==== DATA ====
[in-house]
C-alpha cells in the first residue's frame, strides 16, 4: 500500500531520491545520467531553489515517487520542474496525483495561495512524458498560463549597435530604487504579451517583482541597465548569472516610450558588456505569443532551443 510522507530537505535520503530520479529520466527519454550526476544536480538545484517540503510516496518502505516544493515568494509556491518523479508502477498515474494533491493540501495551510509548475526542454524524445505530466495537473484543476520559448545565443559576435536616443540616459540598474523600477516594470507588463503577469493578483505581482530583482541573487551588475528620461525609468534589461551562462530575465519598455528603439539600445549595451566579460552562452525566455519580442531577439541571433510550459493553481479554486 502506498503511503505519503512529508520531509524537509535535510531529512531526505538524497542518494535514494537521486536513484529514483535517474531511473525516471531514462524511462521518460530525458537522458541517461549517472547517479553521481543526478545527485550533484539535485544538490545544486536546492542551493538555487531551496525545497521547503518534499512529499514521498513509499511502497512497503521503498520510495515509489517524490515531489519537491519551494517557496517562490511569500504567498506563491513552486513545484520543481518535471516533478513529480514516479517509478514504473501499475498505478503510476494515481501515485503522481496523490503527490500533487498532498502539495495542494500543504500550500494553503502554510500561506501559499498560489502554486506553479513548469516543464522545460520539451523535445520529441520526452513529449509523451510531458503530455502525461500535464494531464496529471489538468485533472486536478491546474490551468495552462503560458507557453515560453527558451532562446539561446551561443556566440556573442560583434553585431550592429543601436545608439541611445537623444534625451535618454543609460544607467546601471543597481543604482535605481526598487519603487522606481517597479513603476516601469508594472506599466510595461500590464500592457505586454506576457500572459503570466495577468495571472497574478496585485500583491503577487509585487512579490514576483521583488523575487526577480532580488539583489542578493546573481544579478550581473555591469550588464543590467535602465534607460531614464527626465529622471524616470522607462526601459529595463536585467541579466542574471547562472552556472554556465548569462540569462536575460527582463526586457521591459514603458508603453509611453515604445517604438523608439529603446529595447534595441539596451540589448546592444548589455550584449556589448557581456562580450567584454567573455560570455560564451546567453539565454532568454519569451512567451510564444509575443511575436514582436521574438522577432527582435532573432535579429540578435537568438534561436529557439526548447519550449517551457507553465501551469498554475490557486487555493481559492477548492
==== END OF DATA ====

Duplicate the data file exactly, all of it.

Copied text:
[in-house]
C-alpha cells in the first residue's frame, strides 16, 4: 500500500531520491545520467531553489515517487520542474496525483495561495512524458498560463549597435530604487504579451517583482541597465548569472516610450558588456505569443532551443 510522507530537505535520503530520479529520466527519454550526476544536480538545484517540503510516496518502505516544493515568494509556491518523479508502477498515474494533491493540501495551510509548475526542454524524445505530466495537473484543476520559448545565443559576435536616443540616459540598474523600477516594470507588463503577469493578483505581482530583482541573487551588475528620461525609468534589461551562462530575465519598455528603439539600445549595451566579460552562452525566455519580442531577439541571433510550459493553481479554486 502506498503511503505519503512529508520531509524537509535535510531529512531526505538524497542518494535514494537521486536513484529514483535517474531511473525516471531514462524511462521518460530525458537522458541517461549517472547517479553521481543526478545527485550533484539535485544538490545544486536546492542551493538555487531551496525545497521547503518534499512529499514521498513509499511502497512497503521503498520510495515509489517524490515531489519537491519551494517557496517562490511569500504567498506563491513552486513545484520543481518535471516533478513529480514516479517509478514504473501499475498505478503510476494515481501515485503522481496523490503527490500533487498532498502539495495542494500543504500550500494553503502554510500561506501559499498560489502554486506553479513548469516543464522545460520539451523535445520529441520526452513529449509523451510531458503530455502525461500535464494531464496529471489538468485533472486536478491546474490551468495552462503560458507557453515560453527558451532562446539561446551561443556566440556573442560583434553585431550592429543601436545608439541611445537623444534625451535618454543609460544607467546601471543597481543604482535605481526598487519603487522606481517597479513603476516601469508594472506599466510595461500590464500592457505586454506576457500572459503570466495577468495571472497574478496585485500583491503577487509585487512579490514576483521583488523575487526577480532580488539583489542578493546573481544579478550581473555591469550588464543590467535602465534607460531614464527626465529622471524616470522607462526601459529595463536585467541579466542574471547562472552556472554556465548569462540569462536575460527582463526586457521591459514603458508603453509611453515604445517604438523608439529603446529595447534595441539596451540589448546592444548589455550584449556589448557581456562580450567584454567573455560570455560564451546567453539565454532568454519569451512567451510564444509575443511575436514582436521574438522577432527582435532573432535579429540578435537568438534561436529557439526548447519550449517551457507553465501551469498554475490557486487555493481559492477548492